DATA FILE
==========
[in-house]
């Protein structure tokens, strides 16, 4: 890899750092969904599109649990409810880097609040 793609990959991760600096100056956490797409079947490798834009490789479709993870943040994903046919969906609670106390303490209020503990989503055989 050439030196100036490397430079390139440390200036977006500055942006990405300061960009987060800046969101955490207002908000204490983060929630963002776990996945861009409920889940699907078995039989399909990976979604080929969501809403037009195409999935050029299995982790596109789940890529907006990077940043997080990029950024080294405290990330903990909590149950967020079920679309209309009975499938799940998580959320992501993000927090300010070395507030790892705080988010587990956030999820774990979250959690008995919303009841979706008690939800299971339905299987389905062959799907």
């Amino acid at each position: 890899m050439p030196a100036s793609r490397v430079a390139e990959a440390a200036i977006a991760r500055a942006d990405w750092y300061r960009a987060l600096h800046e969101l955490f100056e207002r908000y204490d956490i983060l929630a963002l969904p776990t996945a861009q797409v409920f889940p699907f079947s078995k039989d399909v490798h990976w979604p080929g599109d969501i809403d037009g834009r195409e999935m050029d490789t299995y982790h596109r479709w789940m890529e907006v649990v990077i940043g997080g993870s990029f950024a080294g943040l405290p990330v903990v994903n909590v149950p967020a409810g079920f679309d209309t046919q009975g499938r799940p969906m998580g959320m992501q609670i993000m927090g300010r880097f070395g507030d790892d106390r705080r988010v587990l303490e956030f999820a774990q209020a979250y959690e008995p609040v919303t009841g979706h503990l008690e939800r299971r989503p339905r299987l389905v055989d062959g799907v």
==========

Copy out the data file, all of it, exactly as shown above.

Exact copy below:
[in-house]
């Protein structure tokens, strides 16, 4: 890899750092969904599109649990409810880097609040 793609990959991760600096100056956490797409079947490798834009490789479709993870943040994903046919969906609670106390303490209020503990989503055989 050439030196100036490397430079390139440390200036977006500055942006990405300061960009987060800046969101955490207002908000204490983060929630963002776990996945861009409920889940699907078995039989399909990976979604080929969501809403037009195409999935050029299995982790596109789940890529907006990077940043997080990029950024080294405290990330903990909590149950967020079920679309209309009975499938799940998580959320992501993000927090300010070395507030790892705080988010587990956030999820774990979250959690008995919303009841979706008690939800299971339905299987389905062959799907």
């Amino acid at each position: 890899m050439p030196a100036s793609r490397v430079a390139e990959a440390a200036i977006a991760r500055a942006d990405w750092y300061r960009a987060l600096h800046e969101l955490f100056e207002r908000y204490d956490i983060l929630a963002l969904p776990t996945a861009q797409v409920f889940p699907f079947s078995k039989d399909v490798h990976w979604p080929g599109d969501i809403d037009g834009r195409e999935m050029d490789t299995y982790h596109r479709w789940m890529e907006v649990v990077i940043g997080g993870s990029f950024a080294g943040l405290p990330v903990v994903n909590v149950p967020a409810g079920f679309d209309t046919q009975g499938r799940p969906m998580g959320m992501q609670i993000m927090g300010r880097f070395g507030d790892d106390r705080r988010v587990l303490e956030f999820a774990q209020a979250y959690e008995p609040v919303t009841g979706h503990l008690e939800r299971r989503p339905r299987l389905v055989d062959g799907v």